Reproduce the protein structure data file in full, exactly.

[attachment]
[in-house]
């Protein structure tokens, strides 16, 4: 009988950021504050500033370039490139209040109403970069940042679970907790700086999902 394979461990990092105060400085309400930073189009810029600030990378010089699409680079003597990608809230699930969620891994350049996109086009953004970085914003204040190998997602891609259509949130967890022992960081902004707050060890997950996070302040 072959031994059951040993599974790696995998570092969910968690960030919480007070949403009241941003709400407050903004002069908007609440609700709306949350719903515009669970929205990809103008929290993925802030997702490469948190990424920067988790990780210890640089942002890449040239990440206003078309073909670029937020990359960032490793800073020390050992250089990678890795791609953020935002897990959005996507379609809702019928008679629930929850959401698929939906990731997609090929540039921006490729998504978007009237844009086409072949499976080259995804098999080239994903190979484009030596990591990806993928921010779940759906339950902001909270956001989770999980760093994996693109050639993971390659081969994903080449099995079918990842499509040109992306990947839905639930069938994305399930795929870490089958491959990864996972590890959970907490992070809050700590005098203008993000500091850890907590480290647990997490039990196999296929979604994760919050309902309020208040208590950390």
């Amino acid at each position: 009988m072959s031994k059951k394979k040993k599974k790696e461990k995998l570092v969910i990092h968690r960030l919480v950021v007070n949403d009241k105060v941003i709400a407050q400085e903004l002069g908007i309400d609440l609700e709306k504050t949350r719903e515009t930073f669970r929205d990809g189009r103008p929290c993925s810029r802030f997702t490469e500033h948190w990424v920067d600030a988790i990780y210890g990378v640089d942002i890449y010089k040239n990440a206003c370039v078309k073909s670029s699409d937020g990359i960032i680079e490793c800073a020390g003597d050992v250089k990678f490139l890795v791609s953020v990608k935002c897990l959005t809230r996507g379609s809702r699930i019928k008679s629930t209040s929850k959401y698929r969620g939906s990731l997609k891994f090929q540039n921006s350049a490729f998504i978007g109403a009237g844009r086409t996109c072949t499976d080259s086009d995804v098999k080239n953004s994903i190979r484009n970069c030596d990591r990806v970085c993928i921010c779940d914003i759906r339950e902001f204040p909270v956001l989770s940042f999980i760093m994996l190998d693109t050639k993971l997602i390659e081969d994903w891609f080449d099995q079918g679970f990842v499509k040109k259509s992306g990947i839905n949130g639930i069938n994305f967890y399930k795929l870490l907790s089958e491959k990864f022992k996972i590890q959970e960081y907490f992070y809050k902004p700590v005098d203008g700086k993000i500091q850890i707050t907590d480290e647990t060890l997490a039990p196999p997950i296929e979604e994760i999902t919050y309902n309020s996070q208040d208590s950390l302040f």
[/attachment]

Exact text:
[in-house]
């Protein structure tokens, strides 16, 4: 009988950021504050500033370039490139209040109403970069940042679970907790700086999902 394979461990990092105060400085309400930073189009810029600030990378010089699409680079003597990608809230699930969620891994350049996109086009953004970085914003204040190998997602891609259509949130967890022992960081902004707050060890997950996070302040 072959031994059951040993599974790696995998570092969910968690960030919480007070949403009241941003709400407050903004002069908007609440609700709306949350719903515009669970929205990809103008929290993925802030997702490469948190990424920067988790990780210890640089942002890449040239990440206003078309073909670029937020990359960032490793800073020390050992250089990678890795791609953020935002897990959005996507379609809702019928008679629930929850959401698929939906990731997609090929540039921006490729998504978007009237844009086409072949499976080259995804098999080239994903190979484009030596990591990806993928921010779940759906339950902001909270956001989770999980760093994996693109050639993971390659081969994903080449099995079918990842499509040109992306990947839905639930069938994305399930795929870490089958491959990864996972590890959970907490992070809050700590005098203008993000500091850890907590480290647990997490039990196999296929979604994760919050309902309020208040208590950390």
């Amino acid at each position: 009988m072959s031994k059951k394979k040993k599974k790696e461990k995998l570092v969910i990092h968690r960030l919480v950021v007070n949403d009241k105060v941003i709400a407050q400085e903004l002069g908007i309400d609440l609700e709306k504050t949350r719903e515009t930073f669970r929205d990809g189009r103008p929290c993925s810029r802030f997702t490469e500033h948190w990424v920067d600030a988790i990780y210890g990378v640089d942002i890449y010089k040239n990440a206003c370039v078309k073909s670029s699409d937020g990359i960032i680079e490793c800073a020390g003597d050992v250089k990678f490139l890795v791609s953020v990608k935002c897990l959005t809230r996507g379609s809702r699930i019928k008679s629930t209040s929850k959401y698929r969620g939906s990731l997609k891994f090929q540039n921006s350049a490729f998504i978007g109403a009237g844009r086409t996109c072949t499976d080259s086009d995804v098999k080239n953004s994903i190979r484009n970069c030596d990591r990806v970085c993928i921010c779940d914003i759906r339950e902001f204040p909270v956001l989770s940042f999980i760093m994996l190998d693109t050639k993971l997602i390659e081969d994903w891609f080449d099995q079918g679970f990842v499509k040109k259509s992306g990947i839905n949130g639930i069938n994305f967890y399930k795929l870490l907790s089958e491959k990864f022992k996972i590890q959970e960081y907490f992070y809050k902004p700590v005098d203008g700086k993000i500091q850890i707050t907590d480290e647990t060890l997490a039990p196999p997950i296929e979604e994760i999902t919050y309902n309020s996070q208040d208590s950390l302040f």